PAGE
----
People that hate the traditional family–you know, the natural family, the one instituted through the union of a man and a woman–these people love to quote Luke 14:26–
If anyone comes to me and does not hate his own father and mother and wife and children and brothers and sisters, yes, and even his own life, he cannot be my disciple. (ESV)
These folks also tend favor another passage. This one:
While he was yet speaking to the multitudes, behold, his mother and his brethren stood without, seeking to speak to him. And one said unto him, Behold, thy mother and thy brethren stand without, seeking to speak to thee. But he answered and said unto him that told him, Who is my mother? and who are my brethren? And he stretched forth his hand towards his disciples, and said, Behold, my mother and my brethren! For whosoever shall do the will of my Father which is in heaven, he is my brother, and sister, and mother. (Matthew 12:46-50, ESV)
I recall a conversation in graduate school years ago in which someone with progressive political convictions threw those at me. The problem with using these proof-texts to advocate the abolition of the natural family is the rest of the Bible–particularly the 5th Commandment. Then there is the persistence of the biological realities: fathers and mothers. (Heather never really has two mommies. There is always a father.)
But there is also a logical problem. These are similes, and they are hyperboles. Sure, we must embrace what they mean, but their meanings draw on prior realities. That’s to say, you can’t be like a mother without real mothers in mind. The community Jesus is describing here is like a family, but without actual, biological families you’d never get his point.
But there are people who make a living by listing the crimes committed by Christians, but their lists seldom include the crimes of Christian heretics–especially the secular ones. And the most heinous of those heresies attempt to fully realize the eschaton in this world. These do tremendous damage because they deny the enduring nature of this creation.
This creation foreshadows the new creation, but it can never realize it. In part, this is what Joseph C. Atkinson is getting at in his marvelous study in Biblical and Theological Foundations of the Family:
The Church is a bridge between this world and the next. It is a little of that world in this, and it is a seed of this world that will bloom in the next. But it is not either, really. The Church is the community of the already but the not yet.
The messianic reality is not totally extrinsic to our human reality but, in some mysterious fashion, it emerges from within the created order as well. It will be through the flesh and blood of the Messiah, through the matrix of human relationships (i.e. the family) and the organic interconnectedness which this affords (and which the corporate creation in Adam secures), that salvation will be procured and experienced. (p.202)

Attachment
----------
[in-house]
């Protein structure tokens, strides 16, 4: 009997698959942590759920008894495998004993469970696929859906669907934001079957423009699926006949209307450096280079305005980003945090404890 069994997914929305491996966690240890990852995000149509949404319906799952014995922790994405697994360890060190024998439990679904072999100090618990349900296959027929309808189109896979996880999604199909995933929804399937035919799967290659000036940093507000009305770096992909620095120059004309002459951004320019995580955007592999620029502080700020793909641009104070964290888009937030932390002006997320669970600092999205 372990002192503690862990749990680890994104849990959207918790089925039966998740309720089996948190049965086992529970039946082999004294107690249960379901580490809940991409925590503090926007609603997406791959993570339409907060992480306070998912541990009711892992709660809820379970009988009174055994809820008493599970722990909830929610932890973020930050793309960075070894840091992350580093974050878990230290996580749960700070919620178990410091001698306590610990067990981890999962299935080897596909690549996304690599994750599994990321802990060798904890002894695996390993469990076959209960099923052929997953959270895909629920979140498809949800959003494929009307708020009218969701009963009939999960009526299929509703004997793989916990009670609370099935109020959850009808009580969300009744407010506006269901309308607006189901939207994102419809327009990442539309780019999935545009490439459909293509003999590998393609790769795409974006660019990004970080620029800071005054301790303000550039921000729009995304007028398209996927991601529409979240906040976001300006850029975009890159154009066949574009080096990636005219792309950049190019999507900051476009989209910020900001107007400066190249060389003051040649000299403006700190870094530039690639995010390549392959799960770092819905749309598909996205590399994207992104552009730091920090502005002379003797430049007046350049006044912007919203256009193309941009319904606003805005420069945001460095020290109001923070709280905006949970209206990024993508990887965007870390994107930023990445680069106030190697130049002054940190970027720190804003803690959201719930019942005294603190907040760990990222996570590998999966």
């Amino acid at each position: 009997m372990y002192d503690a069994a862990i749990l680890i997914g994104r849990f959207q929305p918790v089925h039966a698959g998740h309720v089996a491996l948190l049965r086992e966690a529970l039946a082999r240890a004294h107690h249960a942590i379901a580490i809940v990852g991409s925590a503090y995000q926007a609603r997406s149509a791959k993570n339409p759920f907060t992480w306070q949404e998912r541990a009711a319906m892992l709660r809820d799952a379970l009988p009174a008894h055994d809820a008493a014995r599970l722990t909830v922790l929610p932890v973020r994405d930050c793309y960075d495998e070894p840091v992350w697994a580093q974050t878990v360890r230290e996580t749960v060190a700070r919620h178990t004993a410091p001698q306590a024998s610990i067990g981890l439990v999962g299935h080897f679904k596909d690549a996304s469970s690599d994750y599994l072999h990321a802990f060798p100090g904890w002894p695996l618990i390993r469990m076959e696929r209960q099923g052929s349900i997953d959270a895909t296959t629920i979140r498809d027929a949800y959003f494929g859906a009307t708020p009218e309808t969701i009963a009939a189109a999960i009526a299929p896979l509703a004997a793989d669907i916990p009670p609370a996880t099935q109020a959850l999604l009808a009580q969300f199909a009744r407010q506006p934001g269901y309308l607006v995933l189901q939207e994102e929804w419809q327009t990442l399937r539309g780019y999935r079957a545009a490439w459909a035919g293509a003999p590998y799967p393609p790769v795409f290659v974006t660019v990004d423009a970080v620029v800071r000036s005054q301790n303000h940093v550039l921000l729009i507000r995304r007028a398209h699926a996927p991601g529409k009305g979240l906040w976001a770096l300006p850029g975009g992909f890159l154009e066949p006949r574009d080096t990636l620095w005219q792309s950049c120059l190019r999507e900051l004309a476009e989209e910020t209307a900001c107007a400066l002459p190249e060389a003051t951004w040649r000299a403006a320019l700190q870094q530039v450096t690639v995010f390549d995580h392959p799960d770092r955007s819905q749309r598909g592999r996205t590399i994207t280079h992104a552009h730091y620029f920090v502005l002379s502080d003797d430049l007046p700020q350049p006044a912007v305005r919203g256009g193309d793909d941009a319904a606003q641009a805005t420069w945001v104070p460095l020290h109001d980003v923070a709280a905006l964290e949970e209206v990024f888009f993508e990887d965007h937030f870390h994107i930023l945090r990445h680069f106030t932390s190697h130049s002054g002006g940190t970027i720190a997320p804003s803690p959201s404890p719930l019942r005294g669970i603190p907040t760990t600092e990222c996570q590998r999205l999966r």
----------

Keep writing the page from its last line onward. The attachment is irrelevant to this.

As such it must affirm this creation and its ordinances, while simultaneously qualifying them, just as Jesus did.
The Church is a sojourning community, and this large tent, like Abraham’s, is filled with smaller tents. Those tents are households of faith, households constituted by fathers and mothers, and if so blessed, by children, too. Paul and the other writers of the New Testament make that plain.
And even though our households are just tents, temporary shelters on the way, they must be cared for and mended during the journey–both the large one we called Church, and the smaller ones we live in day by day. (Isn’t it marvelous that Paul was a tent-maker?)
Jesus, in point of fact, is the final destination, and the Church as we know it in this world, is sheltered by him. And his first advent occurred within a family–a traditional, natural, Jewish family, with a mother, and siblings, and even a paterfamilias. And with this in mind we should continue to affirm the traditional, natural family.
That doesn’t mean the natural family hasn’t been transformed by Christ. But its transformation is an outworking of those things in its life that were there from the start. It isn’t an the imposition of something utterly alien. And it sure isn’t the abolition of the traditional, natural family. How could we imagine otherwise? He is the one through whom all things were created. Only a Gnostic would think otherwise. (And now you know what I think of those who would over-realize the eschaton–I’m with Voegelin.) Here’s a choice quotation from Atkinson again:
The introduction of a genuine new principle (i.e. Christ) effects a radical transformation of all things; including the family. This new principle does not destroy things but fulfills them so they can effectively operate within the design of salvation, but now in a Christological manner. The carrier of the covenant (the family) becomes now the eschatological sphere of activity, i.e. the place where the Holy Spirit is active in a unique way to bring about the salvation of the world. (p.209)
The inability of many modern Christians to think in these terms just goes to show how deeply and thoroughly they have been baptized into the atomic individualism of the modern age. We don’t create the church by our decisions to follow Jesus. Instead we are baptized into him.
And this is why baptizing babies is so important, among other things.
Here’s something else for you to enjoy. Wipf and Stock, the publisher of my book, Man of the House, has given me permission to share a little sample of the book with you. The hope, of course, is you will like it enough to purchase a copy. Enjoy!.
Click here to download the book excerpt as a PDF: Man of the House_Excerpt